Comparisons to Notre Dame’s 1988 title team should inspire Irish
BY HERB GOULD firstname.lastname@example.org October 14, 2012 10:20PM
Stephon Tuitt exhibits the elation felt by the Irish after their goal-line stand against Stanford sealed their sixth victory. | Jonathan Daniel~Getty Images
SUN-TIMES BIG TEN POWER RANKINGS
Too bad the Buckeyes didn’t pay for their tattoos. We could’ve had an Ohio State-Michigan doubleheader this year.
1. Ohio State (7-0) 1
2. Michigan (4-2) 3
3. Penn State (4-2) 2
4. Nebraska (4-2) 4
5. Northwestern (6-1) 6
6. Wisconsin (5-2) 7
7. Iowa (4-2) 9
8. Michigan State (4-3) 5
9. Indiana (2-4) 10
10. Purdue (3-3) 8
11. Minnesota (4-2) 11
12. Illinois (2-5) 12
Updated: November 16, 2012 6:20AM
It’s still too early to give Notre Dame a spot in the BCS national championship game. Those trips to No. 10 Oklahoma and No. 11 USC loom large.
But it’s not too early to say some things are starting to fall into place.
For one thing, unbeaten South Carolina and West Virginia tumbled, allowing the Irish to move up to No. 5. And more danger lurks.
No. 4 Kansas State faces a trip to West Virginia this week. No. 2
Oregon still must handle three ranked opponents. And either
No. 1 Alabama or No. 3 Florida is going to be an SEC casualty.
For another, I pulled out a copy of the little book I put together after covering ND’s last national championship, in 1988, to check on the similarities. Like Lou Holtz, Brian Kelly is in his third year. Like the ’88 team, which began the season ranked 13th, this team, which was 26th in preseason voting, came in under the radar.
The goal-line stand the Irish used to hold off Stanford on Saturday was reminiscent of the late defense that helped ND survive a huge home test against Miami 31-30 on a two-point conversion in 1988.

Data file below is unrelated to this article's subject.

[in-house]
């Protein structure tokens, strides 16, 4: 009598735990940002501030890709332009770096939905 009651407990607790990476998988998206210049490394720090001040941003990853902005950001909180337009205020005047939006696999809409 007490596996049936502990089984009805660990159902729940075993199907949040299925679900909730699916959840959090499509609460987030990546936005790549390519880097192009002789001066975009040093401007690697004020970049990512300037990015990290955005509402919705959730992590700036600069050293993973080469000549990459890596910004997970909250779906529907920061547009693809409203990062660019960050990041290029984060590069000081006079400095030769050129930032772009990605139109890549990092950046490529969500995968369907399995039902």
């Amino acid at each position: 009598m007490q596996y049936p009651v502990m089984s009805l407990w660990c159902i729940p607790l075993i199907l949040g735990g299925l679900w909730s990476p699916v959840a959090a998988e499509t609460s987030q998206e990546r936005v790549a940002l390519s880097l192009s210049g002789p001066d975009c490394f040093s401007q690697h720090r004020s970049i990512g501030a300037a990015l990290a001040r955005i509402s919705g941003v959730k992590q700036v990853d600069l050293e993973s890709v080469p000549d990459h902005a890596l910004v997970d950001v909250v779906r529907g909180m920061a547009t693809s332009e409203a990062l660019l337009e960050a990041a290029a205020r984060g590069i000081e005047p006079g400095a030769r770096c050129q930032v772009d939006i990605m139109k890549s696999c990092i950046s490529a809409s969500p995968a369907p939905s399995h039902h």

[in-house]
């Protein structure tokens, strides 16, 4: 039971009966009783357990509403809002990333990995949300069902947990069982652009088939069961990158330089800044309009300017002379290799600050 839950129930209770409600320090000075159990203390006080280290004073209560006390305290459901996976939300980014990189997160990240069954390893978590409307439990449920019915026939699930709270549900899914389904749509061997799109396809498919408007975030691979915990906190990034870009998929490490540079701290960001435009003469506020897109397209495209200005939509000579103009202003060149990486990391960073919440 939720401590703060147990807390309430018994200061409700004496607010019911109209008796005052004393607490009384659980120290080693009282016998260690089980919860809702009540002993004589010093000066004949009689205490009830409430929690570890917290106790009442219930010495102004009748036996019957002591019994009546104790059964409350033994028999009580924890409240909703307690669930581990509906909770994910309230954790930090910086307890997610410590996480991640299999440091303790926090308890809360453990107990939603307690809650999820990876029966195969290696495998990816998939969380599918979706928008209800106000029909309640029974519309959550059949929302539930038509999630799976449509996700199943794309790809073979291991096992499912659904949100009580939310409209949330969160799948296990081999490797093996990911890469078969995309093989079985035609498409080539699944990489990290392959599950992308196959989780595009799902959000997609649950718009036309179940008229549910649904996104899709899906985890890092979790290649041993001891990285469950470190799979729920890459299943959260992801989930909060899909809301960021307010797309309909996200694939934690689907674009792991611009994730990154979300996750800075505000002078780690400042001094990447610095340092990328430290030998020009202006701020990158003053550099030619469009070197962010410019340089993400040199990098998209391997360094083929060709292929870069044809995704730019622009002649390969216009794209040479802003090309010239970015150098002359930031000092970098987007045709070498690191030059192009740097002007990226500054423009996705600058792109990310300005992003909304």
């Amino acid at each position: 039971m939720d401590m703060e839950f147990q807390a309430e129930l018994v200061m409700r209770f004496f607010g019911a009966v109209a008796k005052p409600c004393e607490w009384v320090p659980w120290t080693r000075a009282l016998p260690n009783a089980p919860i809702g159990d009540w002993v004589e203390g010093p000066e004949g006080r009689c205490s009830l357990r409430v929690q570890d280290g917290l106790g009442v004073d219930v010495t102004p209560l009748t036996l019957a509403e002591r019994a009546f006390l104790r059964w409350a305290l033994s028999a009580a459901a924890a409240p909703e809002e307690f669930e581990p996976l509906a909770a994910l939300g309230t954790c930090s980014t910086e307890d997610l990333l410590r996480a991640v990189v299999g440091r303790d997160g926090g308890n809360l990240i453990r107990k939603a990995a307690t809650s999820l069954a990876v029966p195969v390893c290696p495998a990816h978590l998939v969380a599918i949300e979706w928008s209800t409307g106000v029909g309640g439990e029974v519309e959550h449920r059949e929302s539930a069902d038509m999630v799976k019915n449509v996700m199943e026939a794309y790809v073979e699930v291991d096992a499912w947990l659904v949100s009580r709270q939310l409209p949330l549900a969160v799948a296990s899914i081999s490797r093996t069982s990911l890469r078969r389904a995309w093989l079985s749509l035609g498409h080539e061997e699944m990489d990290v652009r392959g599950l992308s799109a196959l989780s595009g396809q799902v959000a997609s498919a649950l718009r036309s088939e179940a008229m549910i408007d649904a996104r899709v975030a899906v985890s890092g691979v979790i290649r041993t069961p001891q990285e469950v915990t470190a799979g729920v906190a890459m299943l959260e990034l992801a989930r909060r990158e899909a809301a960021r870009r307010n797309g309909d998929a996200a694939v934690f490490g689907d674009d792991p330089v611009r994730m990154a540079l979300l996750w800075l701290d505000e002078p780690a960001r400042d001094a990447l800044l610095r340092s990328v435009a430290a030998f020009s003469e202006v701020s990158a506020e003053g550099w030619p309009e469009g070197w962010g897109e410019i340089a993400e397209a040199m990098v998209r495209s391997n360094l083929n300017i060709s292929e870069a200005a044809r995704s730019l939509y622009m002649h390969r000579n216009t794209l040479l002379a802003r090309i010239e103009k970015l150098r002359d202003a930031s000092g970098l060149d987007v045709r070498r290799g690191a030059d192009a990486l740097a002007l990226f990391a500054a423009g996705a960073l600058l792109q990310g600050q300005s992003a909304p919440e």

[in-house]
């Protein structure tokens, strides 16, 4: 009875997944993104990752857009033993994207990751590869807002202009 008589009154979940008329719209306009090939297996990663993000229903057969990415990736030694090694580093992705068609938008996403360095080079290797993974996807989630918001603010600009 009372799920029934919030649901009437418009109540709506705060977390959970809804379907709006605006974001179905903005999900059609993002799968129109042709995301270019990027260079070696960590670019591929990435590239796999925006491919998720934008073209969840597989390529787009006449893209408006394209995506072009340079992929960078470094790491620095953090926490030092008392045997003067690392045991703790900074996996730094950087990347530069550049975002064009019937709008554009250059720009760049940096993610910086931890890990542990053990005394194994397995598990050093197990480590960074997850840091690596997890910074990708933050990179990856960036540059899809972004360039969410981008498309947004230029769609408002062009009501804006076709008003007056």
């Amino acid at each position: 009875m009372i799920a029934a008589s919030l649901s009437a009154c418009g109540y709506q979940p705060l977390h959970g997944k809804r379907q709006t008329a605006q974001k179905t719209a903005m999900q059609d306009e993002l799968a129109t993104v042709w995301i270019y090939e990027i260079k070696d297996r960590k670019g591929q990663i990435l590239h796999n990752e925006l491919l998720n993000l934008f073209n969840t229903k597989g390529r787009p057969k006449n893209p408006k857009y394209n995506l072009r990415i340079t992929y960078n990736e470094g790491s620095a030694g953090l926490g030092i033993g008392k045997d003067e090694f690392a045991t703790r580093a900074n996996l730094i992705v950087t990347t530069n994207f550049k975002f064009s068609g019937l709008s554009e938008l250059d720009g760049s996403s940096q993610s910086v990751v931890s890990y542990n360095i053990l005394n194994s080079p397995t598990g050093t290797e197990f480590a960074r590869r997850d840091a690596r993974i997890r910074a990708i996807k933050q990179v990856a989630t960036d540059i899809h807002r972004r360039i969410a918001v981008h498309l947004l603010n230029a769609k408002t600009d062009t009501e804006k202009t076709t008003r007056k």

If the Irish get to the big game, though, there would be a big difference from ’88. Holtz’s squad caught a great matchup in the Fiesta Bowl against West Virginia. There will be only tough matchups in this year’s BCS title game.
It turns out reports that Danny Hope had breathed new life into Purdue were greatly exaggerated.
The Boilermakers, who were supposed to have a stellar defense, followed up a 44-13 home loss to Michigan with a 38-14 homecoming loss to Wisconsin. They not only blew their big chance to grab post position for a Big Ten title-game berth. They could have their hands full in the battle for state bragging rights with Indiana, which is scoring in Old Oaken Buckets.
“We still believe we can be an outstanding football team,’’ said Hope, apparently unaware that ship has sailed.
Like Purdue, there’s not much hope for Michigan State. Once ranked 10th in the nation, Sparty is on the outside looking in. A 19-16 overtime loss to Iowa, which had its own troubles until it got well in East Lansing, puts MSU’s back against the wall. If this keeps up, it might need a blindfold at Michigan on Saturday.
“The message to our football team is to look forward and not backwards,’’ Spartans coach Mark Dantonio said. “It can always get worse.’’
No, he didn’t borrow that inspirational line from Rockne or Lombardi.
If there was a Big Ten spin room, the talking heads would say, “When some doors close, others open up.’’
Despite its rocky start, Wisconsin is poised to cruise into the Big Ten title game, where it can take a shot at its third consecutive Rose Bowl trip. The Badgers are atop a Leaderboard in which the three other eligible Leaders are a combined 0-8 in league play.
The other Indianapolis berth will go to a Legend to be named later. All things considered, call Michigan the favorite and Nebraska the next best choice. But don’t overlook Northwestern.
The next two weeks will tell a lot. Nebraska plays at Northwestern this week and plays host to Michigan on Oct. 27. NU’s Nov. 10 trip to Michigan will complete the round robin.
Also still lurking is Iowa, which is tied for the division lead but will have to prove it’s serious. Stealing a game in East Lansing isn’t that big of a deal this season.